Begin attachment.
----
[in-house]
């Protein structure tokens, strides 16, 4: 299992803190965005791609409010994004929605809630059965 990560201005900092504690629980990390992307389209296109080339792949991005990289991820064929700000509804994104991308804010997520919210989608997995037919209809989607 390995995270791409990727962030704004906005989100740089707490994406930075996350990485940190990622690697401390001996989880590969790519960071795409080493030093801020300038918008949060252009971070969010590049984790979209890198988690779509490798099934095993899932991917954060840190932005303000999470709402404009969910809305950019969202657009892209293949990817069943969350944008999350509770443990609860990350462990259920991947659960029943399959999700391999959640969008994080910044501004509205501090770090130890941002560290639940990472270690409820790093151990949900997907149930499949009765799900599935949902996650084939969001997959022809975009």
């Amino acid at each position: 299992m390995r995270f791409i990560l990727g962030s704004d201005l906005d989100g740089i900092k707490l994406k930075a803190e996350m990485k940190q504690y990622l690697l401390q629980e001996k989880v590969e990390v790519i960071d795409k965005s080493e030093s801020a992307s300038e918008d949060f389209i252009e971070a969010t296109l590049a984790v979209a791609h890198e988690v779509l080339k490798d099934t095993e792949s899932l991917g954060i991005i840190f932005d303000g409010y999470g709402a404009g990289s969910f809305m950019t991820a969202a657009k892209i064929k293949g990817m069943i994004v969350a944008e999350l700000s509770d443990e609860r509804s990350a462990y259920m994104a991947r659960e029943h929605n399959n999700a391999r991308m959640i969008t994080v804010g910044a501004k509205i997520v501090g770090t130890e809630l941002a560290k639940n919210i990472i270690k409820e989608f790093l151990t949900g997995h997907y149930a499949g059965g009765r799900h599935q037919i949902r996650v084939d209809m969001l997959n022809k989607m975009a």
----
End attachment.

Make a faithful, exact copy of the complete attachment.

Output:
[in-house]
């Protein structure tokens, strides 16, 4: 299992803190965005791609409010994004929605809630059965 990560201005900092504690629980990390992307389209296109080339792949991005990289991820064929700000509804994104991308804010997520919210989608997995037919209809989607 390995995270791409990727962030704004906005989100740089707490994406930075996350990485940190990622690697401390001996989880590969790519960071795409080493030093801020300038918008949060252009971070969010590049984790979209890198988690779509490798099934095993899932991917954060840190932005303000999470709402404009969910809305950019969202657009892209293949990817069943969350944008999350509770443990609860990350462990259920991947659960029943399959999700391999959640969008994080910044501004509205501090770090130890941002560290639940990472270690409820790093151990949900997907149930499949009765799900599935949902996650084939969001997959022809975009």
């Amino acid at each position: 299992m390995r995270f791409i990560l990727g962030s704004d201005l906005d989100g740089i900092k707490l994406k930075a803190e996350m990485k940190q504690y990622l690697l401390q629980e001996k989880v590969e990390v790519i960071d795409k965005s080493e030093s801020a992307s300038e918008d949060f389209i252009e971070a969010t296109l590049a984790v979209a791609h890198e988690v779509l080339k490798d099934t095993e792949s899932l991917g954060i991005i840190f932005d303000g409010y999470g709402a404009g990289s969910f809305m950019t991820a969202a657009k892209i064929k293949g990817m069943i994004v969350a944008e999350l700000s509770d443990e609860r509804s990350a462990y259920m994104a991947r659960e029943h929605n399959n999700a391999r991308m959640i969008t994080v804010g910044a501004k509205i997520v501090g770090t130890e809630l941002a560290k639940n919210i990472i270690k409820e989608f790093l151990t949900g997995h997907y149930a499949g059965g009765r799900h599935q037919i949902r996650v084939d209809m969001l997959n022809k989607m975009a």